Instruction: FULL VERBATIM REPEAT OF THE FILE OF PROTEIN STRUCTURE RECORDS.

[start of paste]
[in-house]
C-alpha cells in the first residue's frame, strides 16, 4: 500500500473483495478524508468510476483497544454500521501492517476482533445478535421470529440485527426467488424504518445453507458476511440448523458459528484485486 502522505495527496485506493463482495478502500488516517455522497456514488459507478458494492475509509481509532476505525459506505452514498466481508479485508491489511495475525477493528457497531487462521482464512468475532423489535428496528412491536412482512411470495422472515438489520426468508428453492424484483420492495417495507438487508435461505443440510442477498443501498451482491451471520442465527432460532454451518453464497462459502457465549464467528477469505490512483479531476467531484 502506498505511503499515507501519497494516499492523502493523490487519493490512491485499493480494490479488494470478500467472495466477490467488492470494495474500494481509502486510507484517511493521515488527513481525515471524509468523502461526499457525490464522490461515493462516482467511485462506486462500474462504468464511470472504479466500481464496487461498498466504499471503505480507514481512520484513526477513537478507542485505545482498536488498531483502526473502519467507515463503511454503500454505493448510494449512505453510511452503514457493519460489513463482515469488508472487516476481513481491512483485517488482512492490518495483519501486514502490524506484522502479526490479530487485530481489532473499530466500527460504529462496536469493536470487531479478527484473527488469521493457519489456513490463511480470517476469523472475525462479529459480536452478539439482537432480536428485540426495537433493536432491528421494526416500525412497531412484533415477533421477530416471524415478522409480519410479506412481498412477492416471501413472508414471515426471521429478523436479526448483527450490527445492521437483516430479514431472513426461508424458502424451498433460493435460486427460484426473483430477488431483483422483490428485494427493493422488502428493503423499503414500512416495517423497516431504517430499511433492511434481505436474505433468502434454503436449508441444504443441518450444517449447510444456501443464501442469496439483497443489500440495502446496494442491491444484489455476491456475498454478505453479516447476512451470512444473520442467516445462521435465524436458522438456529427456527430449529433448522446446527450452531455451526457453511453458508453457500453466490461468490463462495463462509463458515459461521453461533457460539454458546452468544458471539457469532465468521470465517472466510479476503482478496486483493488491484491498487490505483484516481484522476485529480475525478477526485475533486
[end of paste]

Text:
[in-house]
C-alpha cells in the first residue's frame, strides 16, 4: 500500500473483495478524508468510476483497544454500521501492517476482533445478535421470529440485527426467488424504518445453507458476511440448523458459528484485486 502522505495527496485506493463482495478502500488516517455522497456514488459507478458494492475509509481509532476505525459506505452514498466481508479485508491489511495475525477493528457497531487462521482464512468475532423489535428496528412491536412482512411470495422472515438489520426468508428453492424484483420492495417495507438487508435461505443440510442477498443501498451482491451471520442465527432460532454451518453464497462459502457465549464467528477469505490512483479531476467531484 502506498505511503499515507501519497494516499492523502493523490487519493490512491485499493480494490479488494470478500467472495466477490467488492470494495474500494481509502486510507484517511493521515488527513481525515471524509468523502461526499457525490464522490461515493462516482467511485462506486462500474462504468464511470472504479466500481464496487461498498466504499471503505480507514481512520484513526477513537478507542485505545482498536488498531483502526473502519467507515463503511454503500454505493448510494449512505453510511452503514457493519460489513463482515469488508472487516476481513481491512483485517488482512492490518495483519501486514502490524506484522502479526490479530487485530481489532473499530466500527460504529462496536469493536470487531479478527484473527488469521493457519489456513490463511480470517476469523472475525462479529459480536452478539439482537432480536428485540426495537433493536432491528421494526416500525412497531412484533415477533421477530416471524415478522409480519410479506412481498412477492416471501413472508414471515426471521429478523436479526448483527450490527445492521437483516430479514431472513426461508424458502424451498433460493435460486427460484426473483430477488431483483422483490428485494427493493422488502428493503423499503414500512416495517423497516431504517430499511433492511434481505436474505433468502434454503436449508441444504443441518450444517449447510444456501443464501442469496439483497443489500440495502446496494442491491444484489455476491456475498454478505453479516447476512451470512444473520442467516445462521435465524436458522438456529427456527430449529433448522446446527450452531455451526457453511453458508453457500453466490461468490463462495463462509463458515459461521453461533457460539454458546452468544458471539457469532465468521470465517472466510479476503482478496486483493488491484491498487490505483484516481484522476485529480475525478477526485475533486